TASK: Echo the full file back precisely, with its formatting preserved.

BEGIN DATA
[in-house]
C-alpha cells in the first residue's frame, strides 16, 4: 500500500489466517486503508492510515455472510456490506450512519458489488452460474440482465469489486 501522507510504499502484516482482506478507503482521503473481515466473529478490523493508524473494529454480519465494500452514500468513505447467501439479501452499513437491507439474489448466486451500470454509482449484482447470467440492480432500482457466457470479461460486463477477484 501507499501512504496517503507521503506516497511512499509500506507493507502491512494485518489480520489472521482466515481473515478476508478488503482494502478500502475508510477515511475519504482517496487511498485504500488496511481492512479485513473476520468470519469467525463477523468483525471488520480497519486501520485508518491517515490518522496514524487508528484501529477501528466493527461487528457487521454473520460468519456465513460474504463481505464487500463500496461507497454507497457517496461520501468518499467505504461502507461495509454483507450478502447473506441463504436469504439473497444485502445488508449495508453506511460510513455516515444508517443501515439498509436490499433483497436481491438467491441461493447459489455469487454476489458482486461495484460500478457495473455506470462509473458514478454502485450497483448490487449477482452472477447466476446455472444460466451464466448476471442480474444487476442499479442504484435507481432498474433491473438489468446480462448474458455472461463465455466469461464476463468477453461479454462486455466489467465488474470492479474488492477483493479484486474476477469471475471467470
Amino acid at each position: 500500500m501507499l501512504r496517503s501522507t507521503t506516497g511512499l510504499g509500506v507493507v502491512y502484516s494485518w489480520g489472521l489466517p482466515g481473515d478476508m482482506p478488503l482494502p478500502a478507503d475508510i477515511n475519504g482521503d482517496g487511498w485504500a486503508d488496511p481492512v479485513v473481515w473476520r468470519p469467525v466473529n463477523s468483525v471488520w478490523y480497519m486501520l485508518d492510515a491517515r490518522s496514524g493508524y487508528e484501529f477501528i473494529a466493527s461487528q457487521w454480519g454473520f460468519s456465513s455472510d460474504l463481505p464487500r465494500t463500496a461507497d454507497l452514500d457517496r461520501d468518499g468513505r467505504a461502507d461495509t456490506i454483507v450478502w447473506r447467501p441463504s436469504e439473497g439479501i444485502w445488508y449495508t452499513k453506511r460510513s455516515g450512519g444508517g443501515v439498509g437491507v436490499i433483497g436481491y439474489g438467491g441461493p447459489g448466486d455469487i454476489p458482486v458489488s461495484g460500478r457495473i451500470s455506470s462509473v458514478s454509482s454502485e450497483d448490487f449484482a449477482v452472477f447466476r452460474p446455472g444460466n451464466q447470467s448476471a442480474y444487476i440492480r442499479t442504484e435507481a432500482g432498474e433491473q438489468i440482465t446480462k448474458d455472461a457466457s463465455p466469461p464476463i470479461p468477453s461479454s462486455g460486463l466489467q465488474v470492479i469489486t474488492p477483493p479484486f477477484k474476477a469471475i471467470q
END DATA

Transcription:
[in-house]
C-alpha cells in the first residue's frame, strides 16, 4: 500500500489466517486503508492510515455472510456490506450512519458489488452460474440482465469489486 501522507510504499502484516482482506478507503482521503473481515466473529478490523493508524473494529454480519465494500452514500468513505447467501439479501452499513437491507439474489448466486451500470454509482449484482447470467440492480432500482457466457470479461460486463477477484 501507499501512504496517503507521503506516497511512499509500506507493507502491512494485518489480520489472521482466515481473515478476508478488503482494502478500502475508510477515511475519504482517496487511498485504500488496511481492512479485513473476520468470519469467525463477523468483525471488520480497519486501520485508518491517515490518522496514524487508528484501529477501528466493527461487528457487521454473520460468519456465513460474504463481505464487500463500496461507497454507497457517496461520501468518499467505504461502507461495509454483507450478502447473506441463504436469504439473497444485502445488508449495508453506511460510513455516515444508517443501515439498509436490499433483497436481491438467491441461493447459489455469487454476489458482486461495484460500478457495473455506470462509473458514478454502485450497483448490487449477482452472477447466476446455472444460466451464466448476471442480474444487476442499479442504484435507481432498474433491473438489468446480462448474458455472461463465455466469461464476463468477453461479454462486455466489467465488474470492479474488492477483493479484486474476477469471475471467470
Amino acid at each position: 500500500m501507499l501512504r496517503s501522507t507521503t506516497g511512499l510504499g509500506v507493507v502491512y502484516s494485518w489480520g489472521l489466517p482466515g481473515d478476508m482482506p478488503l482494502p478500502a478507503d475508510i477515511n475519504g482521503d482517496g487511498w485504500a486503508d488496511p481492512v479485513v473481515w473476520r468470519p469467525v466473529n463477523s468483525v471488520w478490523y480497519m486501520l485508518d492510515a491517515r490518522s496514524g493508524y487508528e484501529f477501528i473494529a466493527s461487528q457487521w454480519g454473520f460468519s456465513s455472510d460474504l463481505p464487500r465494500t463500496a461507497d454507497l452514500d457517496r461520501d468518499g468513505r467505504a461502507d461495509t456490506i454483507v450478502w447473506r447467501p441463504s436469504e439473497g439479501i444485502w445488508y449495508t452499513k453506511r460510513s455516515g450512519g444508517g443501515v439498509g437491507v436490499i433483497g436481491y439474489g438467491g441461493p447459489g448466486d455469487i454476489p458482486v458489488s461495484g460500478r457495473i451500470s455506470s462509473v458514478s454509482s454502485e450497483d448490487f449484482a449477482v452472477f447466476r452460474p446455472g444460466n451464466q447470467s448476471a442480474y444487476i440492480r442499479t442504484e435507481a432500482g432498474e433491473q438489468i440482465t446480462k448474458d455472461a457466457s463465455p466469461p464476463i470479461p468477453s461479454s462486455g460486463l466489467q465488474v470492479i469489486t474488492p477483493p479484486f477477484k474476477a469471475i471467470q